Compare cashback offers from some of the most popular cards:
- Capital One Savor Rewards Credit Card: 4% on dining and entertainment and 2% at grocery stores;
- Discover it Cash Back Credit Card: 5% back on rotating categories.
A charge card is different from a credit card because the card issuer doesn’t set a spending limit. You’ll also have to pay your balance in full each month. You’ll need excellent credit for a charge card, since you can spend as much as you’d like, as long as you pay it off in full.
Typical charge card providers include:
6. Fair Credit
When you’re just starting on your credit journey, or you’ve had some hiccups along the way, your credit score may not be high enough to qualify for the top-tier credit cards. Fortunately, there are credit cards available to individuals with a fair credit score of 580 to 669.
If you’re interested in building your credit, Capital One offers several card products for individuals with a fair or average FICO.
Similar to airline credit cards, hotel cards give you the opportunity to earn points you can redeem at a select hotel chain every time you make a card purchase. You’re usually locked into a select hotel chain, so make sure you’re likely to stay at the hotel chain of your choice.
Here are a couple of popular hotel credit cards:
Limited credit cards refer to the applicant’s credit history. This type of card is for someone with limited or no credit, such as a young adult. You may need to apply for a student credit card or a secured card, where you must put some cash down as collateral for your credit line.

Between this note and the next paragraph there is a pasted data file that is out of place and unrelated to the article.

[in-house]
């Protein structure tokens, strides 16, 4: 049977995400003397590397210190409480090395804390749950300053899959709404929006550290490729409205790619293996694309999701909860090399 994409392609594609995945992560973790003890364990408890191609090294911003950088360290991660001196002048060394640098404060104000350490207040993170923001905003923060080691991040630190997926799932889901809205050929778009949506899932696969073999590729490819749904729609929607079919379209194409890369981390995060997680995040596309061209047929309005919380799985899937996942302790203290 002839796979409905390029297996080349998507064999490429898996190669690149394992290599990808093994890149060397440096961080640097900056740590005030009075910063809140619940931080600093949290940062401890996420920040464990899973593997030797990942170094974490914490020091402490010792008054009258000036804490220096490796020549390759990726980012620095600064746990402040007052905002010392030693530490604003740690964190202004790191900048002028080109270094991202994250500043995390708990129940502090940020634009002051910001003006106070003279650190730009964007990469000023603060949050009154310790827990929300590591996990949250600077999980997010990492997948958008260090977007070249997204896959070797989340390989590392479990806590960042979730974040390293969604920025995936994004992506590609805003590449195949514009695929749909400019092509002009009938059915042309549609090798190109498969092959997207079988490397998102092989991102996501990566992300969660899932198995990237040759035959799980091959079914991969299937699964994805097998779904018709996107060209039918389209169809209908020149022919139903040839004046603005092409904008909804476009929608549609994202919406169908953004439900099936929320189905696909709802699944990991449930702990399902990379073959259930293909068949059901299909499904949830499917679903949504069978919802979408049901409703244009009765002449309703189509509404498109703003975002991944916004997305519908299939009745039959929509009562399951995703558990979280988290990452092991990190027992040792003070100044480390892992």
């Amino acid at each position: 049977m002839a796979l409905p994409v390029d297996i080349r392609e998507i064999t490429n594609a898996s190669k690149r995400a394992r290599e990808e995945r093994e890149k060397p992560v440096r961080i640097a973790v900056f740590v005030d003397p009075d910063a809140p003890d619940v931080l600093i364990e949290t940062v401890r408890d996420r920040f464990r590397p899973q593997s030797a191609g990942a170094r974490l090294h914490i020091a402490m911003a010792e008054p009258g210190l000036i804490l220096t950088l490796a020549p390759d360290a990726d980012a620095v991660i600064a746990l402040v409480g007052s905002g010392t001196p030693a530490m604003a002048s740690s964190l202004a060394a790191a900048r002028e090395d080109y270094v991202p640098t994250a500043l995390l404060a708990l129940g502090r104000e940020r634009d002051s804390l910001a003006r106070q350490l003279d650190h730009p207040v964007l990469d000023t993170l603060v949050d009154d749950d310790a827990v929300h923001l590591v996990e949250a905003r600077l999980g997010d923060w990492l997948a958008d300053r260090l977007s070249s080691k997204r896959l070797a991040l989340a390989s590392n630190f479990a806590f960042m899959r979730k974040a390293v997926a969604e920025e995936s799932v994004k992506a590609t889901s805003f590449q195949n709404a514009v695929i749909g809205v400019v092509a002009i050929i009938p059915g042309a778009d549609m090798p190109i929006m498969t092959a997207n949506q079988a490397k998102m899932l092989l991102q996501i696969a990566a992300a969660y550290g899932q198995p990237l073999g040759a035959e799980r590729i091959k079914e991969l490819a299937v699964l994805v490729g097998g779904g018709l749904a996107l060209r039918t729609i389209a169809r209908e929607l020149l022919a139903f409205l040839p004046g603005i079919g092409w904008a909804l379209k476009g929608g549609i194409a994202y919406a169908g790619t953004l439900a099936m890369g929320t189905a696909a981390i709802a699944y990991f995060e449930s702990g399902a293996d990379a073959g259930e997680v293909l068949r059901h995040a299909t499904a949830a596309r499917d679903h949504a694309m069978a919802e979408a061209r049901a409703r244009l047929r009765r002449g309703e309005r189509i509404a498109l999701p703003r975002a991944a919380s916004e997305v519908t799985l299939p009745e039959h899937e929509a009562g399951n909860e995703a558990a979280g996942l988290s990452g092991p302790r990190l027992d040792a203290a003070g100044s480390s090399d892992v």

Consider these cards if you have a limited credit history:
9. No Annual Fee
Cards with no annual fees are a wise choice. Otherwise, you’ll end up paying up to $550 per year just to have the credit card in your wallet. Cards with annual fees usually come with plenty of features and services to offset the annual fee, but you’ll find competitive cards with plenty of perks and no yearly obligation.
Some of the best no annual fee cards are:
- Capital One VentureOne Rewards Card;
- Chase Freedom Unlimited Visa;
- Wells Fargo Propel American Express.
If you’re looking for a basic card with no rewards, perks, or fancy frills, the plain-vanilla card is for you. They’re easy to understand because they don’t come with many options — you’ll have a spending limit and must pay off at least the minimum balance each month. The best part is they usually have no annual fee.
Try these basic cards:
A prepaid card is a credit card alternative. It’s not linked to a bank account and doesn’t come with minimum payments. You’ll need to load money onto a prepaid credit card to use it. Once you’ve spent the card amount, you’ll need to reload more cash to use it again. They can be helpful when you don’t want to carry cash, but a prepaid card won’t help you build your credit history.
Two prepaid cards available:
Rewards credit cards offer cardholders perks and bonuses. You’ll need to know what types of purchases earn you rewards and what the rules are for redeeming them, but if you’re going to use a credit card, you might as well get some benefits out of it.
Types of rewards credit cards include:
- Cashback rewards cards;
- Hotel rewards cards;
- Travel rewards cards.